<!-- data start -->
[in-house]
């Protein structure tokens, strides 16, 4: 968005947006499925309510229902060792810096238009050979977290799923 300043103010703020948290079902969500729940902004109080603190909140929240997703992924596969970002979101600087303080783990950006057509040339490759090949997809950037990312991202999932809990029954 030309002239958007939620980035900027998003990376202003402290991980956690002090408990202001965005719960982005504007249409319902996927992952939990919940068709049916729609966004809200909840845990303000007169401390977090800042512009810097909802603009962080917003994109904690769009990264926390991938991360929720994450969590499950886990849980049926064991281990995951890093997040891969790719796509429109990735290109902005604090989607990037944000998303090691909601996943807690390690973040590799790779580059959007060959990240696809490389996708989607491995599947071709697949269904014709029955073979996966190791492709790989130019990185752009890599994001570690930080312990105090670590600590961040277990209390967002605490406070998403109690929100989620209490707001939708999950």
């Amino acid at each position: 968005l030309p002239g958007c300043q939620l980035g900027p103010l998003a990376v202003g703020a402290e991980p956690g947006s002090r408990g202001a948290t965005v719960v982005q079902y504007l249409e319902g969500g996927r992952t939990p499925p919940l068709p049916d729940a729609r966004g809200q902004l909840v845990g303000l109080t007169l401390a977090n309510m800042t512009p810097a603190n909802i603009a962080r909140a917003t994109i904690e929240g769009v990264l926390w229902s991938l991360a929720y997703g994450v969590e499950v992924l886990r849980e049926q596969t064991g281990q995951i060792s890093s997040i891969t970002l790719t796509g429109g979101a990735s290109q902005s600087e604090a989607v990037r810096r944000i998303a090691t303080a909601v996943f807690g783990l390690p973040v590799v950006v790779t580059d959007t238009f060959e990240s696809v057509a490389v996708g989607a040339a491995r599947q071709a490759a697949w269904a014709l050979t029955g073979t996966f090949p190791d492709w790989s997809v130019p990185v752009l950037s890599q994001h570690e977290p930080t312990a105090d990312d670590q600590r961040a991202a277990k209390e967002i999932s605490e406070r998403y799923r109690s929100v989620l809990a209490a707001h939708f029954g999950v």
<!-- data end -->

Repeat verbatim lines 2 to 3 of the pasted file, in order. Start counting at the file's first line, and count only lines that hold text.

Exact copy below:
């Protein structure tokens, strides 16, 4: 968005947006499925309510229902060792810096238009050979977290799923 300043103010703020948290079902969500729940902004109080603190909140929240997703992924596969970002979101600087303080783990950006057509040339490759090949997809950037990312991202999932809990029954 030309002239958007939620980035900027998003990376202003402290991980956690002090408990202001965005719960982005504007249409319902996927992952939990919940068709049916729609966004809200909840845990303000007169401390977090800042512009810097909802603009962080917003994109904690769009990264926390991938991360929720994450969590499950886990849980049926064991281990995951890093997040891969790719796509429109990735290109902005604090989607990037944000998303090691909601996943807690390690973040590799790779580059959007060959990240696809490389996708989607491995599947071709697949269904014709029955073979996966190791492709790989130019990185752009890599994001570690930080312990105090670590600590961040277990209390967002605490406070998403109690929100989620209490707001939708999950």
């Amino acid at each position: 968005l030309p002239g958007c300043q939620l980035g900027p103010l998003a990376v202003g703020a402290e991980p956690g947006s002090r408990g202001a948290t965005v719960v982005q079902y504007l249409e319902g969500g996927r992952t939990p499925p919940l068709p049916d729940a729609r966004g809200q902004l909840v845990g303000l109080t007169l401390a977090n309510m800042t512009p810097a603190n909802i603009a962080r909140a917003t994109i904690e929240g769009v990264l926390w229902s991938l991360a929720y997703g994450v969590e499950v992924l886990r849980e049926q596969t064991g281990q995951i060792s890093s997040i891969t970002l790719t796509g429109g979101a990735s290109q902005s600087e604090a989607v990037r810096r944000i998303a090691t303080a909601v996943f807690g783990l390690p973040v590799v950006v790779t580059d959007t238009f060959e990240s696809v057509a490389v996708g989607a040339a491995r599947q071709a490759a697949w269904a014709l050979t029955g073979t996966f090949p190791d492709w790989s997809v130019p990185v752009l950037s890599q994001h570690e977290p930080t312990a105090d990312d670590q600590r961040a991202a277990k209390e967002i999932s605490e406070r998403y799923r109690s929100v989620l809990a209490a707001h939708f029954g999950v």